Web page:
TRC consultants understand how to work with a variety of facility types and can customize a LEED strategy to meet your organization’s needs.

Construction IAQ Management Plans for LEED’s Certification

At TRC, our experts can assist with two types of LEED-based plans for acceptable IAQ. Whether you request EQ credits for LEED certification or use LEED as a guideline, we can create:

  • Construction IAQ management plans during construction: Strategies related to the building’s construction, such as construction practices, HVAC systems, building structure and building layout
  • Construction IAQ management plans before occupancy: Plans related to the building’s interior and operations, including furniture materials, housekeeping plans, interior layouts and pre-occupancy flush-out

You may combine these strategies to ensure compliance with LEED standards throughout each step of the construction and pre-occupancy process. Our specialists can develop a comprehensive plan for maintaining acceptable IAQ.

LEED’s Air Quality Testing

Certified industrial hygienists (CIH) can manage air quality testing for documentation and verification. These tests measure the maximum concentrations of contaminants outlined in LEED standards. The samples taken by our CIH team depends on your space’s square footage and the number of air handlers in the area. Our CIH team members can perform testing related to the following contaminant limits:

  • Formaldehyde: 27 parts per billion
  • Ozone: 0.075 parts per million
  • Particulates (PM10): 50 micrograms per cubic meter of air
  • Particulates (PM2.5): 15 micrograms per cubic meter of air
  • Total volatile organic compounds: 500 micrograms per cubic meter
  • Carbon monoxide: 9 parts per million (ppm), or no greater than 2 ppm above outdoor levels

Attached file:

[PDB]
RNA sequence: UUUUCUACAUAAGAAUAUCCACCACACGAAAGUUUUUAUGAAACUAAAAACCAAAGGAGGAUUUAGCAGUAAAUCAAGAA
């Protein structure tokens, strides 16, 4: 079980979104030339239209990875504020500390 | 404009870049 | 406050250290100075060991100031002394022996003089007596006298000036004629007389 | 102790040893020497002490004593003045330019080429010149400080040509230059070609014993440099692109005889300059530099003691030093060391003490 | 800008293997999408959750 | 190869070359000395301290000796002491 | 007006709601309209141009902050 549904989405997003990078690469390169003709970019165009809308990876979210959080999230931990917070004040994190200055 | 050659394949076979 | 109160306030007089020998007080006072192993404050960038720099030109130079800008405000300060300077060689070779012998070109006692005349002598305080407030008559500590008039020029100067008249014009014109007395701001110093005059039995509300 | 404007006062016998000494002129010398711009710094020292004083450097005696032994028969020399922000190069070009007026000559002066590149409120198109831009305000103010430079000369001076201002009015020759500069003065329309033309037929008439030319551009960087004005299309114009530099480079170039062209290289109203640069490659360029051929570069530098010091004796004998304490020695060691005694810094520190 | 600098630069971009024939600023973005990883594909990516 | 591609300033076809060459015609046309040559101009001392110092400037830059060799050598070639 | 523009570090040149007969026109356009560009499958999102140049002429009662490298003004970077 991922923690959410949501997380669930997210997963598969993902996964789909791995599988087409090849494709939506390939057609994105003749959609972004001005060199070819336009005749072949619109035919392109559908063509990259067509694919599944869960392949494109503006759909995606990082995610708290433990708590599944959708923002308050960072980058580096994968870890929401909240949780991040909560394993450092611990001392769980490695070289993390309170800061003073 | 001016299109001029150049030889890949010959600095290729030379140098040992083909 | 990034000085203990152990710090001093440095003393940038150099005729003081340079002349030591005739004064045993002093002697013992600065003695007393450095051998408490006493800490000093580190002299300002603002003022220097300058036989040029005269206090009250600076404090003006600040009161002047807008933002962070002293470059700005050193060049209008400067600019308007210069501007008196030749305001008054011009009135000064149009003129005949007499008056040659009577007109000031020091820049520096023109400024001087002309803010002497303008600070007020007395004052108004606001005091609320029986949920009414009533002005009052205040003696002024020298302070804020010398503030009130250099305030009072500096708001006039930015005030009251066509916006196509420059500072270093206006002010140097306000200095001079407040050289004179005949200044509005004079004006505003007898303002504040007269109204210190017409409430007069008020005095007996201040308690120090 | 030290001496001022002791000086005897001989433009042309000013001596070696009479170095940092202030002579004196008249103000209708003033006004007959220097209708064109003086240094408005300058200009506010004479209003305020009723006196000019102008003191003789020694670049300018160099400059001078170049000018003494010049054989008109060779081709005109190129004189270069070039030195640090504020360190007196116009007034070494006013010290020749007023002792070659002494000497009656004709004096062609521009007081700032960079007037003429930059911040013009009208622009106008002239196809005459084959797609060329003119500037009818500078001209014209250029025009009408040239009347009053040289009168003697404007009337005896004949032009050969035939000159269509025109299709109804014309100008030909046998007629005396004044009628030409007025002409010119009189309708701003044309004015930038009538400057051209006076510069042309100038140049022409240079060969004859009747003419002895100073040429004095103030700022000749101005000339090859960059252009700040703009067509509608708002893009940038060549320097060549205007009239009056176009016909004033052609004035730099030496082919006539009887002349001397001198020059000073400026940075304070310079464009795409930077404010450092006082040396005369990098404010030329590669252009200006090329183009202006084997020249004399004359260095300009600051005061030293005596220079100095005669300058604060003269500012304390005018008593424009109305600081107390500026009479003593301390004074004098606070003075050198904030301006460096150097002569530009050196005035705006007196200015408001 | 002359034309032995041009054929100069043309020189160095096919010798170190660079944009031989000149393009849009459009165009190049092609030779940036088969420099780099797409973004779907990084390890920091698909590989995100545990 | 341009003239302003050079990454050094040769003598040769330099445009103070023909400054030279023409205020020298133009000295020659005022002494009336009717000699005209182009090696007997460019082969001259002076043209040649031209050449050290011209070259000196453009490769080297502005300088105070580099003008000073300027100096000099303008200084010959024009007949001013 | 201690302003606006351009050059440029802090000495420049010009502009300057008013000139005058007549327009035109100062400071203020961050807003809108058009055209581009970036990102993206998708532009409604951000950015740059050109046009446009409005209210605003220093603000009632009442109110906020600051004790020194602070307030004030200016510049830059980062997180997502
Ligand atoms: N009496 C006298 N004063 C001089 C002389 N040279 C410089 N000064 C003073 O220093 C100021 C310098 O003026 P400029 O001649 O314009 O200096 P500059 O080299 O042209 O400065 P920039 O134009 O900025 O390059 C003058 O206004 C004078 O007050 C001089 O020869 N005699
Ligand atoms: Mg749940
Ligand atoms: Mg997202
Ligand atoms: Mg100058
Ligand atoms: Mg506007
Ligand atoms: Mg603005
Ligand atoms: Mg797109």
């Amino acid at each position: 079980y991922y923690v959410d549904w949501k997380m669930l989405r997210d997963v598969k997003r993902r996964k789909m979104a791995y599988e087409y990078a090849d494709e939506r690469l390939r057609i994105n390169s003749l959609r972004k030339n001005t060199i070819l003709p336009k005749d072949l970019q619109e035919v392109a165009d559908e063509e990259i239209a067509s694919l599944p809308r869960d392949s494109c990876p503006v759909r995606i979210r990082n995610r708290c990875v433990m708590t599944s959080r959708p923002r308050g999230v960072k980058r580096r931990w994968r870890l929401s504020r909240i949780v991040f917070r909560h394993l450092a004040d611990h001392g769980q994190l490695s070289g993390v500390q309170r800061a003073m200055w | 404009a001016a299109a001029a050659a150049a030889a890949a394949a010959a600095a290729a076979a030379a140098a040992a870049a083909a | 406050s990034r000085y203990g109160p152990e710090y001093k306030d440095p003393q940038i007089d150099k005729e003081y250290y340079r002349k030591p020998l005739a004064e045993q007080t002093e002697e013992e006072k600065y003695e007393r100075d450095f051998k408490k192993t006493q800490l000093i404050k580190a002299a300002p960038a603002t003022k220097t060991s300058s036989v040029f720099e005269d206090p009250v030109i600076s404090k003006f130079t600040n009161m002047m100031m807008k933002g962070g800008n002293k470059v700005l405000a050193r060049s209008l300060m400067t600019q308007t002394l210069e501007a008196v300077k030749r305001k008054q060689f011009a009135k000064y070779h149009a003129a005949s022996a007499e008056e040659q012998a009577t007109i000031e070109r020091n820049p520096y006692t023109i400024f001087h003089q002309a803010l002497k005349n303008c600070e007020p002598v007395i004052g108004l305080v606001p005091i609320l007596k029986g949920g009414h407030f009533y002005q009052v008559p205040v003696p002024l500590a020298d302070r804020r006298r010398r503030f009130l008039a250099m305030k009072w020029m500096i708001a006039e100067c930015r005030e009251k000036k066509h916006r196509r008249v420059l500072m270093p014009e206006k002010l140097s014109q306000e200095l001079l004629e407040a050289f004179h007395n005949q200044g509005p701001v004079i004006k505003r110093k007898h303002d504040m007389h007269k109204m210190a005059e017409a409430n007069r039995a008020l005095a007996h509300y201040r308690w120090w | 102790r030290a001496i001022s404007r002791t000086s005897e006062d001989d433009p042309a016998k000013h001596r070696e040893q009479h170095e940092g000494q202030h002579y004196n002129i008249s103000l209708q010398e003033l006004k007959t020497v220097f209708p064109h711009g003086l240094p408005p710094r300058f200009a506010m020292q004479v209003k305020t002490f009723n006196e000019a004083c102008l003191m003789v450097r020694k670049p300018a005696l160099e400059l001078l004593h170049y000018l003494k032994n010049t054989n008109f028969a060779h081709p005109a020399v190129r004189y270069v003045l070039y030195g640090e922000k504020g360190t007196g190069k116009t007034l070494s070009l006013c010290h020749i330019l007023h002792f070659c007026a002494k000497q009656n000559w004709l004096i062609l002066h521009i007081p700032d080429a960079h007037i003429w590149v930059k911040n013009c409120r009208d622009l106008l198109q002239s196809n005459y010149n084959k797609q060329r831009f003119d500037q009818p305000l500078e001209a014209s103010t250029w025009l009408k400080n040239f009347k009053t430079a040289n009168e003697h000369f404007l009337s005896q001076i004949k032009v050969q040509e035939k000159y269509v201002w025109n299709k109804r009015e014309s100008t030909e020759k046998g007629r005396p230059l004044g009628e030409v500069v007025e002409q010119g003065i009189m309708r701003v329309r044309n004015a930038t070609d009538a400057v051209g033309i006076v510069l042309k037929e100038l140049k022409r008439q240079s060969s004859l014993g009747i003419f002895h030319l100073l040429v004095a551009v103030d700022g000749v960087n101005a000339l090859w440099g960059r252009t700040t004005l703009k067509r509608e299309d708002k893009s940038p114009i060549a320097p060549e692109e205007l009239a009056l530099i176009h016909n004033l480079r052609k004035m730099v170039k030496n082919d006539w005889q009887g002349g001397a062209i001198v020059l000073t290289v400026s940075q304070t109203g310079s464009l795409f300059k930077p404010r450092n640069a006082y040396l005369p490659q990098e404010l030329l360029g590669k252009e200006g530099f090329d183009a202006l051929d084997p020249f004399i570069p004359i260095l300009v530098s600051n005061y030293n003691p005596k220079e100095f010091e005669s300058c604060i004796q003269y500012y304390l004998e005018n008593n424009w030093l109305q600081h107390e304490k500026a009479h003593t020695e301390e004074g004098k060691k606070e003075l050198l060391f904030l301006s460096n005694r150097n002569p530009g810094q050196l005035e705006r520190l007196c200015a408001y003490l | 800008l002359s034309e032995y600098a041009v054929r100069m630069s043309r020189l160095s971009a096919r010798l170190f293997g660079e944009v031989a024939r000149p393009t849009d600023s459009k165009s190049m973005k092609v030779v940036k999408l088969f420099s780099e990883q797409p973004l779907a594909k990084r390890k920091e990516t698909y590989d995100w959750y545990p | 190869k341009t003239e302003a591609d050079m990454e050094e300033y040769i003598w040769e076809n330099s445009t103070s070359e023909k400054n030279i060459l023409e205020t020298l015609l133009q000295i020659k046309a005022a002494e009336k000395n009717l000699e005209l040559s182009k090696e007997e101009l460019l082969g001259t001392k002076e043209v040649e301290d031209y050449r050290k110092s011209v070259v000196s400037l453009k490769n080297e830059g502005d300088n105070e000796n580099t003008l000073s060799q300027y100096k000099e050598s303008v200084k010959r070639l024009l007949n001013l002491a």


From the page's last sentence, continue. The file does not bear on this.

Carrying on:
• Target volatile organic compounds: 35 specific compounds
Contaminant Maximum Concentration
Formaldehyde 27 parts per billion
Ozone 0.075 parts per million
Particulates (PM10) 50 micrograms per cubic meter of air
Particulates (PM2.5) 15 micrograms per cubic meter of air
Total Volatile Organic Compounds 500 micrograms per cubic meter
Carbon Monoxide 9 parts per million (ppm), or no greater than 2 ppm above outdoors levels
Target Volatile Organic Compounds 35 Specific Compounds

After performing on-site readings and laboratory sample testing, our CIH team will generate a report of their discovered results. You may then use the documents for your records or as part of the LEED certification process.

Proactive Indoor Air Quality Surveys

Regularly scheduled proactive IAQ survey programs provide ongoing monitoring for potential air contaminants. IAQ surveys happen periodically, with frequency based on your building’s IAQ needs. Their steps include:

  • Test IAQ: Air sampling and on-site readings test for various contaminants.
  • Inspect ductwork: Look for obstructions, contaminants or structural problems in the air ducts. Address these concerns before they cause health issues.